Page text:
Investigation of a microphone height correction for long-range wind farm noise measurements

Research output: Contribution to journalArticle

Abstract

In the measurement of wind farm noise, it is standard practice to mount outdoor microphones at a height of 1.5 m. On the other hand, measurements at this height can be affected by wind-induced noise, which has the potential to mask the noise of interest, particularly at low and infrasonic frequencies. Therefore, to minimise wind-induced noise, it is advantageous to measure on or below the ground, where the wind speed is close to zero. However, results from measurements taken at any height other than 1.5 m must be interpreted with caution, due to different interference effects between direct and ground-reflected waves at each location. This investigation explores the feasibility of using a prediction model based on Nord2000 algorithms to correct the 1/3-octave sound pressure level measured at ground level to obtain a representative value for a height of 1.5 m. The model takes into account phase changes due to the difference in travel-time for the direct and reflected rays and finite ground impedance, multiple source contributions and incoherence due to turbulence. The focus is on propagation distances greater than 2 km, where limited validation of existing propagation models has been attempted previously. Comparison is made between the model and measurement results obtained at four locations near a wind farm, where microphones were mounted at a height of 1.5 m and at ground level. A lack of agreement between measurements and the model indicates that the efficient and practical correction method considered here is not feasible for long-range wind farm measurements. Thus, it is recommended that wind farm noise is measured at both 1.5 m (for mid- to high-frequency noise) and at ground level (for low-frequency noise, which is more affected by wind).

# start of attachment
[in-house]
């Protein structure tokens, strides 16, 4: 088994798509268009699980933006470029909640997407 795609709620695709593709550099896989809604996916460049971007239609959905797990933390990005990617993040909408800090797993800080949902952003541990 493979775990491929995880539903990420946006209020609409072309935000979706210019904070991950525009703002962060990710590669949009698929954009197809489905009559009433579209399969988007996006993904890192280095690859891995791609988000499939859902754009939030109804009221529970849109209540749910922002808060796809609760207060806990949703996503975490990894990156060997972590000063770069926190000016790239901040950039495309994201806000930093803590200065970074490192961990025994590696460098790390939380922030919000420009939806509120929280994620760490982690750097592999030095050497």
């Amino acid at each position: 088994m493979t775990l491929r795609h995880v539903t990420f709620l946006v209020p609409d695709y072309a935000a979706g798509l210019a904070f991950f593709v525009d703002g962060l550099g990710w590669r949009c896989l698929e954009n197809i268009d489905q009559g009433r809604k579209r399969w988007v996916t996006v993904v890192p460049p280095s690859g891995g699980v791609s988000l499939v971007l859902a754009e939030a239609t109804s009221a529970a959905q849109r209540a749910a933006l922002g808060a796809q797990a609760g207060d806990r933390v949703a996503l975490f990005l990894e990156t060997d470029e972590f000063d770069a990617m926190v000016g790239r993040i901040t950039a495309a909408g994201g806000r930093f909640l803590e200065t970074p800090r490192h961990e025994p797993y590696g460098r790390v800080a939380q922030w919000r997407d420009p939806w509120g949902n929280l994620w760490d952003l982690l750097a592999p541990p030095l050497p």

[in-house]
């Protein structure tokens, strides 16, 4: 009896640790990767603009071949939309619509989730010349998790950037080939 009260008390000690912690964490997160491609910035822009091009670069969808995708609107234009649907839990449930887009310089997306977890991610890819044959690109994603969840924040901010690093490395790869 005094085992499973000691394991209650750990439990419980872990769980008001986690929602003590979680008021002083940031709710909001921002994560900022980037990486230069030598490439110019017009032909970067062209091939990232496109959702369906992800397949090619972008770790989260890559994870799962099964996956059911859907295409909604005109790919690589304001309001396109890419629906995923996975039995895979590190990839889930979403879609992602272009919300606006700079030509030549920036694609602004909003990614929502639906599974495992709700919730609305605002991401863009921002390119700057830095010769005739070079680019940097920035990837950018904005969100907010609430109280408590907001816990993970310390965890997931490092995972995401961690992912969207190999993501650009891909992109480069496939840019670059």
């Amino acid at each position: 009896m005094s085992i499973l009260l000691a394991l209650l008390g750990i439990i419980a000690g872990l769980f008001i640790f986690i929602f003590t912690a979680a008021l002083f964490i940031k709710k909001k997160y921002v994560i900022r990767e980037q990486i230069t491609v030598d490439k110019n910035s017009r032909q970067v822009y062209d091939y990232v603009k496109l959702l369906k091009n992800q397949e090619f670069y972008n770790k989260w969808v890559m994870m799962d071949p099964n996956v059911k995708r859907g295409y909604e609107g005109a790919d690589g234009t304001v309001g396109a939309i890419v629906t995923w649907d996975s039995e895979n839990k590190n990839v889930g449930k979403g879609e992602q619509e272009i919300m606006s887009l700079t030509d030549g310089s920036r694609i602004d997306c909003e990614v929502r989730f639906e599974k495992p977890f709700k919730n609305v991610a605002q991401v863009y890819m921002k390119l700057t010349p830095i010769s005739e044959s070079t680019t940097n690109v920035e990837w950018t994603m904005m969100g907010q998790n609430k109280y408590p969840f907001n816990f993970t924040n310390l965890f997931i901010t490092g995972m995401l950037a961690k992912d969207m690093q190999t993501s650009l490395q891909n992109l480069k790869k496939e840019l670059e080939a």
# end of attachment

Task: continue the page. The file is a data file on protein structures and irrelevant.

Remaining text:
Original languageEnglish
Pages (from-to)97-110
Number of pages14
JournalAPPLIED ACOUSTICS
Volume155
DOIs
Publication statusPublished - 2019

Keywords

  • wind farm noise
  • microphone
  • measurement
  • wind-induced noise

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